Question: Mr. Avishai Rubinstien: Is one allowed, prohibited, or obligated to learn Kabbala today?
Answer: Before discussing this topic, it would be appropriate to quote from the introduction to our discussion regarding Hallel on Yom Haatzmaut: The issue of reciting Hallel on Yom Haatzmaut has always been a very complicated and controversial one. Both sides argue with passion and excitement, stressing the legitimacy and correctness of their respective opinions. While it is highly praiseworthy to be passionate in our convictions and actions, it is improper for our passions to lead us to our positions. Rather, we should approach a sugya, a topic, with “Chochma”, “Bina” and “Daat”. Malbim (Proverbs, 24:3) explains that “Chochma” is that which we learn from others; “Bina” is “Hamaivin Davar Mitoch Davar”(deduction) and “Daat” is intuition. For example, a trained doctor may have a legitimate intuition how to deal with a cancer patient, (God have mercy we never hear of such), choosing chemotherapy, surgery or another option. A layman, on the other hand, who has no Chochma or Bina in medicine, cannot have legitimate intuition in this matter. The same applies to every Mitzvah in the Torah; one can have Daat – intuition – regarding a Mitzvah, but only after he has the first two types of wisdom. For example, only a judge with thorough knowledge in the Yoreh Dayah (Laws regarding Kashrut) could decide whether a meat spoon found in a dairy dishwasher needs koshering or not. This same approach applies to Yom Haatzmaut and the recitation of Hallel. Only after going through the relevant sections such as Baal Toseef, Batlah Megillat Taanit, Chiyuv Hallel after Geula, etc. can one really have a legitimate understanding of the topic. Until then, he should follow his Rabbi and respectfully differ with those who follow other “judges of Halacha”, or “poskim”.
With regard to Kabbala as well, we should approach this topic with one goal: namely, to understand and embrace the teachings of our Baalei Ha-Mesora (our unanimously accepted transmitters of the Oral Law) to learn what they determined whether the ideas are in line or against our natural beliefs and inclinations. Therefore, a “rationalist” should not simply dismiss the relevancy of Kabbala, and a “mystic” should not impulsively delve into Kabbala. Both individuals should mold their beliefs and feelings to be in line with the Mesora (accepted Torah traditions), and never follow the opposite path, God forbid, by distorting the Mesora to be in line with their own preconceived notions.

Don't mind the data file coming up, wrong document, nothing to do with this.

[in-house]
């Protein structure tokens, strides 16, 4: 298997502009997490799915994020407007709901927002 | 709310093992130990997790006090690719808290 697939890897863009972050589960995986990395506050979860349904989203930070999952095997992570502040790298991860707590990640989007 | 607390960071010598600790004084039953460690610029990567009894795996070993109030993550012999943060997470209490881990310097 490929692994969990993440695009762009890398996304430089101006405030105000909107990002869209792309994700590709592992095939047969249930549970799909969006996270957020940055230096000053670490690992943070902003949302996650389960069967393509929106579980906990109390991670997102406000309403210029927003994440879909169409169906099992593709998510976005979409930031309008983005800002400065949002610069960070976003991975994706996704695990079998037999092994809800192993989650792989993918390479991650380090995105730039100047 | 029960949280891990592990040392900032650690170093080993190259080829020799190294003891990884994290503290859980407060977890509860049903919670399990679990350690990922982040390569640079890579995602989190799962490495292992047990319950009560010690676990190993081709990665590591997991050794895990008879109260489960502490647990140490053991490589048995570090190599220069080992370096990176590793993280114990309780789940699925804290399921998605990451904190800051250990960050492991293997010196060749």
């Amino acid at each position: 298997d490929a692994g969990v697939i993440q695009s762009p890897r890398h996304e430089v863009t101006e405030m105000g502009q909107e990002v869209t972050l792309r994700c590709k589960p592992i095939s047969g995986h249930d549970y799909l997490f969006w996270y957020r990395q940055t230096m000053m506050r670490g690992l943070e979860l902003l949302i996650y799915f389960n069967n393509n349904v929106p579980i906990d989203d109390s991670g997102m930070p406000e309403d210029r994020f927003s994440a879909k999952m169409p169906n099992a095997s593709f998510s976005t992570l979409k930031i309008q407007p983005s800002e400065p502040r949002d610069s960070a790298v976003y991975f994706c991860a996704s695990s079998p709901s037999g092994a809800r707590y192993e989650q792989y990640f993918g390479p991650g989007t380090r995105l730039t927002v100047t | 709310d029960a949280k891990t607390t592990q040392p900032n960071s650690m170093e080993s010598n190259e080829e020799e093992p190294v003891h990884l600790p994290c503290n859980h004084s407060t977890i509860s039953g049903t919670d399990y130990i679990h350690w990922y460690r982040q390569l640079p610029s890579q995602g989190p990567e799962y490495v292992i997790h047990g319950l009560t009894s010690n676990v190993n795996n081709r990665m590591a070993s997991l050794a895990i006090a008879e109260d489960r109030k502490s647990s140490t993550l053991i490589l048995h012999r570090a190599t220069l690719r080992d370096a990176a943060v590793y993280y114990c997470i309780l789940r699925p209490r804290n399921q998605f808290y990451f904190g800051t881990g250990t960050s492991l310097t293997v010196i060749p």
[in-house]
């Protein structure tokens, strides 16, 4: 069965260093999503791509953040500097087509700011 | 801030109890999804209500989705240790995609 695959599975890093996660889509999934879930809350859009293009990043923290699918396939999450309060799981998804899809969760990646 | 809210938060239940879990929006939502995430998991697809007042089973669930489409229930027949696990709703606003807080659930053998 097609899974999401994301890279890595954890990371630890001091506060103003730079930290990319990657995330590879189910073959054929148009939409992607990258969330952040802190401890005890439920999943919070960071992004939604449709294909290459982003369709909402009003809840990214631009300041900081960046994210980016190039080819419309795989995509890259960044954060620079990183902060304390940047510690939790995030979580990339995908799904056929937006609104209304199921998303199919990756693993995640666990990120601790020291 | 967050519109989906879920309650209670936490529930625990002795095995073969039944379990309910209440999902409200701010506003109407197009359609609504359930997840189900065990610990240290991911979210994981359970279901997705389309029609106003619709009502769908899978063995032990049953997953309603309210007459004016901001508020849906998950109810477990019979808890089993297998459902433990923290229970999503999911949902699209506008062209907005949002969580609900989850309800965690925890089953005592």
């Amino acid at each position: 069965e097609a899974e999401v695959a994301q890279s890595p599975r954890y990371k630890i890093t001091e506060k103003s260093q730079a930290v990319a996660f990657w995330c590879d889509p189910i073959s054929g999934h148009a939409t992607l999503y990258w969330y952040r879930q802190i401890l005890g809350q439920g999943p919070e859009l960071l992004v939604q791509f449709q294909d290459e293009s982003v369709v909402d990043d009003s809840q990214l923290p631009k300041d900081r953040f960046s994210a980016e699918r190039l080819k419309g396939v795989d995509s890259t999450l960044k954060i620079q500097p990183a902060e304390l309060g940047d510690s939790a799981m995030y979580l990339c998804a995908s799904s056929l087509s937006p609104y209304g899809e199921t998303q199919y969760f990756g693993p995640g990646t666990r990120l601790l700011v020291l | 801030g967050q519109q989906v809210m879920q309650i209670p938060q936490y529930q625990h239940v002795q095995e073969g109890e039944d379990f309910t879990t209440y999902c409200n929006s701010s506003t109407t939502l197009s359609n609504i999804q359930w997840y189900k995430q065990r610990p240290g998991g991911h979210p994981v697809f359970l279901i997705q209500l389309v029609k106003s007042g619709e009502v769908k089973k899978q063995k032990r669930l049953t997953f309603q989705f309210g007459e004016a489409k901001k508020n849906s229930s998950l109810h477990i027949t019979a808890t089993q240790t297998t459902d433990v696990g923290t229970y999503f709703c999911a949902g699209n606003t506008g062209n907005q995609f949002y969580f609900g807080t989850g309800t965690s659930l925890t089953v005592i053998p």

We will proceed by quoting from the Rabbis of our traditions (Baalei ha’Mesora) from the Mishnaic era, down to the greatest Rabbis of our generation.
The Mishna in Chagiga (11b) prohibits a Rabbi from teaching Maaseh Merkava (Ezekiel’s vision of the Divine Chariot) to anyone but a great Talmid Chacham, a wise Talmudic scholar. The Mishna also forbids one from investigating deep, philosophical ideas about God, and it states, “It would have been better for such a person not to be created.”
The Gemara (13a) writes that even great Mishnaic authors (Tanaim) were not prepared to delve into these topics, and some of them did and were destroyed. According to the Maharsha (Chagiga 13a, “Tah”) Kabbala is more esoteric then Maaseh Merkava (Ezekiel’s vision of the Divine Chariot) and must be hidden to an even greater extent then the latter.
See further in Maharsha where he writes that Kabbala is not mentioned in the Mishna, Gemara, Tosefta, Mechilta, Sifra or Sifree.) The implication is obvious: The average person and greatest minds - who certainly would never consider themselves comparable to Chazal - must certainly avoid Maaseh Merkava and Kabbala. This does not mean that this knowledge is not important; on the contrary, a Gadol (a great mind) who can understand these deep and abstract ideas about God and Divine Providence should deepen his knowledge and love of God by delving into the deepest area that are accessible to him. (Mishna Torah Hilchot Yesodai Hatora 4:13. See Pelah Yoaiz “Limud” where he writes that one has a Chiyuv to learn the deepest areas of Torah that are within his reach.)
However, everyone must have the humility to accept his limitations, limitations that are certainly more restricting in our knowledge then the great Rabbis, and be content to understand as much of the revealed Torah that he can. One who studies topics that are beyond his intellectual capabilities will, by definition, embrace irrational and possibly heretical concepts, since he is trying to formulate concepts about topics where his rational faculty can not assist him; he will be doomed to embrace nonsensical notions that stem from his irrational and instinctual nature, not from his Tzelem Elokim, his intellect.
In his “Guide for the Perplexed”, 1:32, 1:51 and 1:73, Maimonides contrasts the Tzelem Elokim (intellect) with the faculty of Dimyon, (imagination) and warns us not to be guided by the latter.
The Ramban, the great Talmudic, Halachic and Kabbalistic authority (see Faith and Folly by Rav Yaakov Hillel Shlita p.37) of the mediaeval era ends his introduction to Sefer Bereshith (Shilo Publishing, translation by Rabbi Chavel p.15) with the following warning: